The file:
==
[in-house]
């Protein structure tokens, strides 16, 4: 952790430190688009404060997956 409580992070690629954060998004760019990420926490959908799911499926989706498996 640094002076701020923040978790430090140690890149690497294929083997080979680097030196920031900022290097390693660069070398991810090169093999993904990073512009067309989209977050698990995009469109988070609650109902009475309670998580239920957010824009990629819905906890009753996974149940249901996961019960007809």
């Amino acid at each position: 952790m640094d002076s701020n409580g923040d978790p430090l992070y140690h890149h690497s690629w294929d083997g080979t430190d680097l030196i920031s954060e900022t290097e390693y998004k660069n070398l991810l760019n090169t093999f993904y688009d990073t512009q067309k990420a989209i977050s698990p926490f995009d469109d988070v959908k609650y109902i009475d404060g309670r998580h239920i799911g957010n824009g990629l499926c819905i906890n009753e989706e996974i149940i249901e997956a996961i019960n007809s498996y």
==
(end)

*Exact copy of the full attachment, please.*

[in-house]
């Protein structure tokens, strides 16, 4: 952790430190688009404060997956 409580992070690629954060998004760019990420926490959908799911499926989706498996 640094002076701020923040978790430090140690890149690497294929083997080979680097030196920031900022290097390693660069070398991810090169093999993904990073512009067309989209977050698990995009469109988070609650109902009475309670998580239920957010824009990629819905906890009753996974149940249901996961019960007809």
């Amino acid at each position: 952790m640094d002076s701020n409580g923040d978790p430090l992070y140690h890149h690497s690629w294929d083997g080979t430190d680097l030196i920031s954060e900022t290097e390693y998004k660069n070398l991810l760019n090169t093999f993904y688009d990073t512009q067309k990420a989209i977050s698990p926490f995009d469109d988070v959908k609650y109902i009475d404060g309670r998580h239920i799911g957010n824009g990629l499926c819905i906890n009753e989706e996974i149940i249901e997956a996961i019960n007809s498996y």